Statistics from Altmetric.com
If you wish to reuse any or all of this article please use the link below which will take you to the Copyright Clearance Center’s RightsLink service. You will be able to get a quick price and instant permission to reuse the content in many different ways.
Telomerase reverse transcriptase (TERT) promoter mutations, resulting in increased TERT activity, are known to be associated with many different cancer types, including among 70%–80% of glioblastomas and 60% each of bladder carcinomas and hepatocellular carcinomas.1–3 Increased TERT activity has also been associated with several molecular features including rare rearrangements, duplications and amplifications.1 However, of all the molecular changes, mutations in the TERT promoter region are known to be the most frequent. They are often restricted to two hotspots, 124 and 146 base pairs upstream of the transcription start sites, often referred to as C228T and C250T.1 2 The presence of these promoter mutations increases the similarity of these sites to the erythroblast transformation-specific (ETS) binding region, serving as a de novo binding site for ETS family transcription factors. Over time these mutations have assumed greater importance as markers of prognostication.4 In a recent study, Kikuchi et al 4 have clearly demonstrated that glioblastomas with TERT promoter mutations had a shorter progression-free survival (7 months vs 10 months; p=0.015) and overall survival (16 months vs 24 months; p=0.017) as compared with TERT wild-type glioblastomas. Such studies emphasise the need for accurate laboratory assays to detect these TERT promoter mutations. However, detection of TERT promoter mutation can be challenging in tissues with low tumour cellularity, high heterogeneity and poor DNA quality, especially if they are formalin-fixed.3 The problem is further compounded by the high guanine-cytosine (GC) content of the region (~80%) that can form strong secondary structures impairing strand denaturation.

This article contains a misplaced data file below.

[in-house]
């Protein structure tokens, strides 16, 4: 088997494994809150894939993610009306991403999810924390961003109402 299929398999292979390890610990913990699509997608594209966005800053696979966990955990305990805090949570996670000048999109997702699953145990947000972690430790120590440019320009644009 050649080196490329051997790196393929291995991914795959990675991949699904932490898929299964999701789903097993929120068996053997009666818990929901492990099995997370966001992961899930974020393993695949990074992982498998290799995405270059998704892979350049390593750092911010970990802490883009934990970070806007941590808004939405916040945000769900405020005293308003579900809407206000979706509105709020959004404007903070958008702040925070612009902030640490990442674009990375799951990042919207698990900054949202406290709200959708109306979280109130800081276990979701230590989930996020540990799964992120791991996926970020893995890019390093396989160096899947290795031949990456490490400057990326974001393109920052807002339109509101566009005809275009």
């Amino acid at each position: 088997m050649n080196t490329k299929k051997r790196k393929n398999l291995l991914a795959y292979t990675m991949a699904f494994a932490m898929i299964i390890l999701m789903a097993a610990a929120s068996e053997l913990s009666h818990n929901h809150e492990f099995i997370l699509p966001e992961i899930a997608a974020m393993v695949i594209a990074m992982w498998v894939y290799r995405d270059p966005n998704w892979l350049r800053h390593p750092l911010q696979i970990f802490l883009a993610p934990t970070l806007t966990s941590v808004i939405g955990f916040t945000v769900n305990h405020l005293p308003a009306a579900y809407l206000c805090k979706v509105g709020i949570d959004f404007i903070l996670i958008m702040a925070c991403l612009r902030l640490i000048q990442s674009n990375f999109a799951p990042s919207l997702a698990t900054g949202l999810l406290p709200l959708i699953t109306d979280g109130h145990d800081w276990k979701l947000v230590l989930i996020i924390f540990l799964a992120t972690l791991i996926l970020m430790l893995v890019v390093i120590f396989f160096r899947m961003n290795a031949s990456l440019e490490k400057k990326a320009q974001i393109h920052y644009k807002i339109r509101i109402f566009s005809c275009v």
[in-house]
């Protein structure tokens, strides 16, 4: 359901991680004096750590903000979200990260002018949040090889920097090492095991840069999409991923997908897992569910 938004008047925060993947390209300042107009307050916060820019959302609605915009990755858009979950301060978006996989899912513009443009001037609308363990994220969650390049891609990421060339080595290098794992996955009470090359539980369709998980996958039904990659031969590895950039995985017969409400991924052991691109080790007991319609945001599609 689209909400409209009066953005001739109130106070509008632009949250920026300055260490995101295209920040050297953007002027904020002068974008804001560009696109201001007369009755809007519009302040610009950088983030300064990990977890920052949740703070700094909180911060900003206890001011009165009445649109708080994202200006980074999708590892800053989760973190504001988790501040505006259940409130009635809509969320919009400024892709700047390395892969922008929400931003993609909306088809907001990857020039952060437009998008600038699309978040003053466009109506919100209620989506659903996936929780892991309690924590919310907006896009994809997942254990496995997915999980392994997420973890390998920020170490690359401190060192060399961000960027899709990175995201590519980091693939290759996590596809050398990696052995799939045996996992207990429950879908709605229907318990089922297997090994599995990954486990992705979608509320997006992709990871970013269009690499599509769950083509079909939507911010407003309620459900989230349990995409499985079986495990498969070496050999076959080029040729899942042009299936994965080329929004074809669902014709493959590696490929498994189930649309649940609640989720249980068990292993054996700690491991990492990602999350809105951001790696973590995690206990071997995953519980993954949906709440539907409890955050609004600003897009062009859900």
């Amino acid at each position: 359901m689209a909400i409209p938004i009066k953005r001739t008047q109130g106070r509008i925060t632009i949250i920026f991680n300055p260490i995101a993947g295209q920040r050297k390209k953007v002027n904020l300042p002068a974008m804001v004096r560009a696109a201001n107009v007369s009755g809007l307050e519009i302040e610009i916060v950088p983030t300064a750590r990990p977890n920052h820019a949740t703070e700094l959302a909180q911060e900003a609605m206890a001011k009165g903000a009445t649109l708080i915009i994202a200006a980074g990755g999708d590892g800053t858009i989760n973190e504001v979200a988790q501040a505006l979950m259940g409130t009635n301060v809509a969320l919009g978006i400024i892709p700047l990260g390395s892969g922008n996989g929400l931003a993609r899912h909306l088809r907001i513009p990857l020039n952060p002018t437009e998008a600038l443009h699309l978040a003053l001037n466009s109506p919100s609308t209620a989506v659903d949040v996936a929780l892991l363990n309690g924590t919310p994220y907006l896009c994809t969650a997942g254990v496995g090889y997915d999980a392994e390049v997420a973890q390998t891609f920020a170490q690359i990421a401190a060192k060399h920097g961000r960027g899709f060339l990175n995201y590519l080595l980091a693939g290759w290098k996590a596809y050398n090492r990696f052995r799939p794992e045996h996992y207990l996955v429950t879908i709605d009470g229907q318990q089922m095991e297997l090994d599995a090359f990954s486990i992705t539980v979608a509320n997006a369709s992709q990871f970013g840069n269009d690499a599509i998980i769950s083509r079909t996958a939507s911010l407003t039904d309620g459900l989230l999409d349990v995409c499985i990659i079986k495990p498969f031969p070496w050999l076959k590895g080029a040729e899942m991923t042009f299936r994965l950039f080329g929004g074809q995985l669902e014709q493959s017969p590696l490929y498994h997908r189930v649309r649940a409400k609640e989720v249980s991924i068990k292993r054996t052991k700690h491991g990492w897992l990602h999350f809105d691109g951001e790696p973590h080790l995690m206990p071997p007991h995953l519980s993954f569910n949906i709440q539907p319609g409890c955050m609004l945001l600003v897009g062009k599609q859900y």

Validated assays that amplify GC-rich regions often use additives like the Q solution and locked nucleic acids (LNA)4 on a droplet digital PCR …
Handling editor Dhirendra Govender.
Contributors RA helped with the design and standardisation of the TERT assay. RN helped with the completion of lab work. AC is the neurosurgeon who treated these patients and helped to design the study. GC helped with the design, diagnostic pathology, IHC-related work and interpretation of results. RP helped with the design of the study, assay standardisation, analysis and manuscript writing.
Funding This work was supported partly through the funds received from the institutional review board.
Competing interests None declared.
Provenance and peer review Not commissioned; externally peer reviewed.